The Incredible, Deficit-Reducing Transportation Bill

Just how does a transportation bill that doesn't increase fuel taxes or introduce new user charges, and maintain the same level of spending reduce the deficit by $16.3 billion? Ask the Congressional Budget Office.

July 1, 2012, 9:00 AM PDT

By Irvin Dawid


Rather than a straightforward gas tax increase to sustain the current level of transportation spending, the bill, known as H.R. 4348 or MAP-21, relies on an incredible amount of budget transfers and redirecting of funds from different revenue sources which may or may not have to do with transportation. Conclusion: "CBO estimates that enacting H.R. 4348 would reduce budget deficits over the 2012-2022 period by $16.3 billion."

According to Taxpayers For Common Sense (TCS), "the $16.3 billion includes $11.2 billion in increased premiums from the Pension Benefit Guaranty Corporation – which is itself $26 billion in debt!" And then one one must disregard the "$18.8 billion transfer from the Treasury to the Highway Trust Fund! Or the transfer of $2.4 billion from the Leaking Underground Storage Tank (LUST) Fund to the Highway Trust Fund!"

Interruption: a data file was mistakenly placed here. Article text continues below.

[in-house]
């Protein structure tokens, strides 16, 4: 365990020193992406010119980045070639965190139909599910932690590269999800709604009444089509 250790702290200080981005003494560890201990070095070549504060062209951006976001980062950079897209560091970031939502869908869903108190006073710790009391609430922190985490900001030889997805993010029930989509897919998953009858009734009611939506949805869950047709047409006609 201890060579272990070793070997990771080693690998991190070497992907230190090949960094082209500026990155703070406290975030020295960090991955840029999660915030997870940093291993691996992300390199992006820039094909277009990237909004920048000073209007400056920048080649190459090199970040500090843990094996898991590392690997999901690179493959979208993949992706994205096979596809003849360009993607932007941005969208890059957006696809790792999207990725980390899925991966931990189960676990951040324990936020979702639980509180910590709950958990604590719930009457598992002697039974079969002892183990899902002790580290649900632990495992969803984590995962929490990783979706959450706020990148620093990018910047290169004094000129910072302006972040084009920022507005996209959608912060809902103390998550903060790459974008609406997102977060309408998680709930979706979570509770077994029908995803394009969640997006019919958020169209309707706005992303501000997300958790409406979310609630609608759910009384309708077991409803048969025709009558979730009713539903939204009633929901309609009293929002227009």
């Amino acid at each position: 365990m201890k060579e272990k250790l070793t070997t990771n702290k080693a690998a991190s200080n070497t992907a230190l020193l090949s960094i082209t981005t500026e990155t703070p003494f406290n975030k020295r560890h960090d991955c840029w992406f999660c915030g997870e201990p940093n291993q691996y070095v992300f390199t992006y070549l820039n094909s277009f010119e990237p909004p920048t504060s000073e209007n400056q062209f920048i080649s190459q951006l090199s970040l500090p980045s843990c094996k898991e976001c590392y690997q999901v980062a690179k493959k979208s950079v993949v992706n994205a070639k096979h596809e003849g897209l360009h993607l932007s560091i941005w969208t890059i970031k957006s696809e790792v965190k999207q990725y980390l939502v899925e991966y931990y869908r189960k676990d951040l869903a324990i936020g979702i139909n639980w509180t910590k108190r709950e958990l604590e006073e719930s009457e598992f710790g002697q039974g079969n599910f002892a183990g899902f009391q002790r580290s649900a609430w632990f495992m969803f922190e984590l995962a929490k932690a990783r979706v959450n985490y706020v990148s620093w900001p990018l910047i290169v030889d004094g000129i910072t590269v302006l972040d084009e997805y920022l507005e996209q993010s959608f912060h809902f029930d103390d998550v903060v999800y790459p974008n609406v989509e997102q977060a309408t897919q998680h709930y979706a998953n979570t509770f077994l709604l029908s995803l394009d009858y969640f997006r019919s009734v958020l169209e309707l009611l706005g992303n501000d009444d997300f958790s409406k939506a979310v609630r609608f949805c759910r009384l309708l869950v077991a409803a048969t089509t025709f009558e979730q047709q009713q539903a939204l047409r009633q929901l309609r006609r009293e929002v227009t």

When TCS does the math for the new bill, they conclude that it will increase the deficit by 13.7 billion.

In their Statement Opposing Transportation Omnibus Bill, TCS accuses lawmakers of relying "on a variety of budgetary smoke and mirrors."

According to TCS, the revenue gained from changes in the Pension Benefit Guaranty Corporation are "ludicrous at best." But even if the new revenue is correctly determined, why is it directed to the Highway Trust Fund that historically has been funded from highway user fees to pay for the nation's transportation needs?

Thanks to Deron Lovaas

Friday, June 29, 2012 in Taxpayers For Common Sense

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